2. Install CSPro 5.0.3 to your computer by double-clicking on cspro50.exe.
This will start the installation wizard.
3. The setup process takes you through a series of dialog boxes that prompt you for setup information.
Selecting components for installation
CSPro allows you to select which components of the system you want to install. During the installation you will
see the following component screen:
You have the following choices:
CSPro (all components): Select this if you plan to
develop applications.
Data Entry Operator (only): Select this if you are
installing a data entry application on a production
machine. The operator will be able to run an already-
created data entry application, but will not be able to
make any changes to it. The Data Entry, Compare Data,
Text Viewer, and Table Viewer components are installed.
At any later time, you can change the components installed by rerunning the installation.
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5.4.2 SARA data entry application
Open the SARA data entry application in CSPro
To open the SARA data entry application, click on the “SARA_2_0_Menu.pff” shortcut available on the
desktop.
A new form (Case) opens. You can now start filling the Cover page information:
The question text is located on the yellow top window. For each question a pop-up window will appear.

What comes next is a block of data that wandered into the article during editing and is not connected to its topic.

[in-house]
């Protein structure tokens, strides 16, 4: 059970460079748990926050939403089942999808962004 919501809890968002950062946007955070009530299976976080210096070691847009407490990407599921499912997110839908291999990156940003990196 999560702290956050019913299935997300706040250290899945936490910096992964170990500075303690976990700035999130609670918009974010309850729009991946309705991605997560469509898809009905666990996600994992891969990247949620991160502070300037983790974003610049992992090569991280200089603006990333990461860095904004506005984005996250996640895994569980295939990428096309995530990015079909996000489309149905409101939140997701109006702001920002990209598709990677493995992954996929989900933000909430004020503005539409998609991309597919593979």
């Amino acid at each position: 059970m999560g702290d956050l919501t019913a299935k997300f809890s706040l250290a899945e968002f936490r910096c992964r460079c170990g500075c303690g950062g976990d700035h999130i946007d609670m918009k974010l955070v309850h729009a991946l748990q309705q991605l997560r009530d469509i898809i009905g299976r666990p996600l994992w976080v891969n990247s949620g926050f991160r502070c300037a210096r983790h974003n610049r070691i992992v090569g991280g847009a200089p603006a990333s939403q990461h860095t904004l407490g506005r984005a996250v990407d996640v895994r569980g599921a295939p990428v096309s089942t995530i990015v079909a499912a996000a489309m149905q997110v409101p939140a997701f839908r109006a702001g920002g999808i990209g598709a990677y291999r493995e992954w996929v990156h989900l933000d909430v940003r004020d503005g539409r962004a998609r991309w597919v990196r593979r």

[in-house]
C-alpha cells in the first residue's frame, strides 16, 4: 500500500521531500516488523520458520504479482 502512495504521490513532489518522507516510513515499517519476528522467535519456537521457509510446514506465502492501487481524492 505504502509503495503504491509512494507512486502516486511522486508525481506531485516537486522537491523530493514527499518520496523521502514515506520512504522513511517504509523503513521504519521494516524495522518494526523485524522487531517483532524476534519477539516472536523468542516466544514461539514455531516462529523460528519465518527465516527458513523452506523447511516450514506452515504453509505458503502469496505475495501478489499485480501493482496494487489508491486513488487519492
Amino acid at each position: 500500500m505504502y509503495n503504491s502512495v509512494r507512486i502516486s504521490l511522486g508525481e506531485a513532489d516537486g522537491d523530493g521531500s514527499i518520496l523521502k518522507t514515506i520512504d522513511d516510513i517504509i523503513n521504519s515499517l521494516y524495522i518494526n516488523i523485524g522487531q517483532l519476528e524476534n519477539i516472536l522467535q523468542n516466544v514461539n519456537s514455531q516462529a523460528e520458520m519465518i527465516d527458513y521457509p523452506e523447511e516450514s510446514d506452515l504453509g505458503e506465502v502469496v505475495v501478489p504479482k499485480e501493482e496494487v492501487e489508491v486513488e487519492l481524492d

Select your answer and validate your choice by clicking on the green check mark (or press the ENTER
button).
Filling in the SARA data entry forms
Fill in all the responses for the cover page. When the consent is received from the respondent select “1”
for the answer Q015; the main Menu will automatically open.
From the main Menu select the form you want to fill-in. Click on the green check mark to validate your
choice.
Please note that it is required to fill-in form 8 on “Obstetric and newborn care” prior to being able to fill in form
19 on “Surgery” and form 18 on “Tuberculosis” prior to being able to fill in form 23 on “Diagnostics” .
The selected form opens and can be filled. The text question appears
on the yellow top window. The green check mark in the pop-up window is
used to validate the answers.
To save the file go to: File/Save partial case
The following pop-up window appears. Click “Ok” to continue the
data entry.
Remember to save regularly while filling in the case to avoid any data lost .
At the end of the form the following pop-up window will appear:
Text of the
question
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Click “Yes” to validate the data entry for the form. You
will then automatically return to the main Menu
The completed form now appears in the back list.
Stopping data entry in middle of a form
If you are in the middle of filling a form and need to exit the form for some reasons click on the “X” at
the top right end of the form to close it . A pop-up window opens:
Select “Partial save” to save the data entered. Another pop-up window will open indicating that “The
current case has been saved”. Click “Ok” to return to the main menu.